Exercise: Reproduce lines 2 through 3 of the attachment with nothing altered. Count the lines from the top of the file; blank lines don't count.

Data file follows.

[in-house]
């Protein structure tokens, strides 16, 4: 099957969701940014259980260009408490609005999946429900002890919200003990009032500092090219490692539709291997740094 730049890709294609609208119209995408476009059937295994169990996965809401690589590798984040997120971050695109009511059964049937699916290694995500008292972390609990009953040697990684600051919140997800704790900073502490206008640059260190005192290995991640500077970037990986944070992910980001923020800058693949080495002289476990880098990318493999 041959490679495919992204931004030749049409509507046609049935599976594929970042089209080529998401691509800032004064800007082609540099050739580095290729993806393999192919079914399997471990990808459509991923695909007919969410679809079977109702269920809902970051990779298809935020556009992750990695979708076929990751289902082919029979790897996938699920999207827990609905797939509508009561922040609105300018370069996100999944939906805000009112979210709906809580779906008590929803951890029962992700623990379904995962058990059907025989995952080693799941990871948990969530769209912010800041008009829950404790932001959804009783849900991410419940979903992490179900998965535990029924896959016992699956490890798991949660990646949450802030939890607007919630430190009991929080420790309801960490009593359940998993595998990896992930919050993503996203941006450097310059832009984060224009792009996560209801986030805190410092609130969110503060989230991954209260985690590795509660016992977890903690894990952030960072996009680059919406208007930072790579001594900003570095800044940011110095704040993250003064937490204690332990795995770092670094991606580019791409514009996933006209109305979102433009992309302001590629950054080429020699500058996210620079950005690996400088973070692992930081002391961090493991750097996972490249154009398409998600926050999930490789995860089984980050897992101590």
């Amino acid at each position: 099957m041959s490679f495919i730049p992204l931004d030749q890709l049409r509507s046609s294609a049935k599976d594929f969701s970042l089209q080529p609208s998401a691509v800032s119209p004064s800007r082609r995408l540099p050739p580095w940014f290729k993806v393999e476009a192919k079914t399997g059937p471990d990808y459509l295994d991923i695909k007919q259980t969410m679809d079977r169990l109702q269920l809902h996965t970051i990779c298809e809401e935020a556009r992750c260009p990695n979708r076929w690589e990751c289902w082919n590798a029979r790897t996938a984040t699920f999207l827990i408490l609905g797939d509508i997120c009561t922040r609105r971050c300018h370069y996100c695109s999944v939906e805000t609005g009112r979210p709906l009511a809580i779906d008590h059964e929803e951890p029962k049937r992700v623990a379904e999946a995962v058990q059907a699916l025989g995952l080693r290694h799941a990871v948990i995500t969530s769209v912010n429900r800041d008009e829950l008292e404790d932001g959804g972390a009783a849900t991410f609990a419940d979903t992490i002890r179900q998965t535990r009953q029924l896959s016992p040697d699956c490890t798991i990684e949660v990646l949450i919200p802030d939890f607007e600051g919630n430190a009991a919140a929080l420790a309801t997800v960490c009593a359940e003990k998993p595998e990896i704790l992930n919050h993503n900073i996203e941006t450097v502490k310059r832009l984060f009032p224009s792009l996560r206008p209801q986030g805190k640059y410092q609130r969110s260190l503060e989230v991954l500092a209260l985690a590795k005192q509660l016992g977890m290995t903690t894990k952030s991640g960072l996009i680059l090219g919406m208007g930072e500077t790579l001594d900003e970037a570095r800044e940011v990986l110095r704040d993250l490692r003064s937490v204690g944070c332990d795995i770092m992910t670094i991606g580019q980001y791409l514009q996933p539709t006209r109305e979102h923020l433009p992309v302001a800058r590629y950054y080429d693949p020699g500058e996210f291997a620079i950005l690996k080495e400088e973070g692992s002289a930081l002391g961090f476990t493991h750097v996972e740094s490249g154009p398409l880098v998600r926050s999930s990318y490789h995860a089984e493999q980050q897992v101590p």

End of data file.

């Protein structure tokens, strides 16, 4: 099957969701940014259980260009408490609005999946429900002890919200003990009032500092090219490692539709291997740094 730049890709294609609208119209995408476009059937295994169990996965809401690589590798984040997120971050695109009511059964049937699916290694995500008292972390609990009953040697990684600051919140997800704790900073502490206008640059260190005192290995991640500077970037990986944070992910980001923020800058693949080495002289476990880098990318493999 041959490679495919992204931004030749049409509507046609049935599976594929970042089209080529998401691509800032004064800007082609540099050739580095290729993806393999192919079914399997471990990808459509991923695909007919969410679809079977109702269920809902970051990779298809935020556009992750990695979708076929990751289902082919029979790897996938699920999207827990609905797939509508009561922040609105300018370069996100999944939906805000009112979210709906809580779906008590929803951890029962992700623990379904995962058990059907025989995952080693799941990871948990969530769209912010800041008009829950404790932001959804009783849900991410419940979903992490179900998965535990029924896959016992699956490890798991949660990646949450802030939890607007919630430190009991929080420790309801960490009593359940998993595998990896992930919050993503996203941006450097310059832009984060224009792009996560209801986030805190410092609130969110503060989230991954209260985690590795509660016992977890903690894990952030960072996009680059919406208007930072790579001594900003570095800044940011110095704040993250003064937490204690332990795995770092670094991606580019791409514009996933006209109305979102433009992309302001590629950054080429020699500058996210620079950005690996400088973070692992930081002391961090493991750097996972490249154009398409998600926050999930490789995860089984980050897992101590």
């Amino acid at each position: 099957m041959s490679f495919i730049p992204l931004d030749q890709l049409r509507s046609s294609a049935k599976d594929f969701s970042l089209q080529p609208s998401a691509v800032s119209p004064s800007r082609r995408l540099p050739p580095w940014f290729k993806v393999e476009a192919k079914t399997g059937p471990d990808y459509l295994d991923i695909k007919q259980t969410m679809d079977r169990l109702q269920l809902h996965t970051i990779c298809e809401e935020a556009r992750c260009p990695n979708r076929w690589e990751c289902w082919n590798a029979r790897t996938a984040t699920f999207l827990i408490l609905g797939d509508i997120c009561t922040r609105r971050c300018h370069y996100c695109s999944v939906e805000t609005g009112r979210p709906l009511a809580i779906d008590h059964e929803e951890p029962k049937r992700v623990a379904e999946a995962v058990q059907a699916l025989g995952l080693r290694h799941a990871v948990i995500t969530s769209v912010n429900r800041d008009e829950l008292e404790d932001g959804g972390a009783a849900t991410f609990a419940d979903t992490i002890r179900q998965t535990r009953q029924l896959s016992p040697d699956c490890t798991i990684e949660v990646l949450i919200p802030d939890f607007e600051g919630n430190a009991a919140a929080l420790a309801t997800v960490c009593a359940e003990k998993p595998e990896i704790l992930n919050h993503n900073i996203e941006t450097v502490k310059r832009l984060f009032p224009s792009l996560r206008p209801q986030g805190k640059y410092q609130r969110s260190l503060e989230v991954l500092a209260l985690a590795k005192q509660l016992g977890m290995t903690t894990k952030s991640g960072l996009i680059l090219g919406m208007g930072e500077t790579l001594d900003e970037a570095r800044e940011v990986l110095r704040d993250l490692r003064s937490v204690g944070c332990d795995i770092m992910t670094i991606g580019q980001y791409l514009q996933p539709t006209r109305e979102h923020l433009p992309v302001a800058r590629y950054y080429d693949p020699g500058e996210f291997a620079i950005l690996k080495e400088e973070g692992s002289a930081l002391g961090f476990t493991h750097v996972e740094s490249g154009p398409l880098v998600r926050s999930s990318y490789h995860a089984e493999q980050q897992v101590p």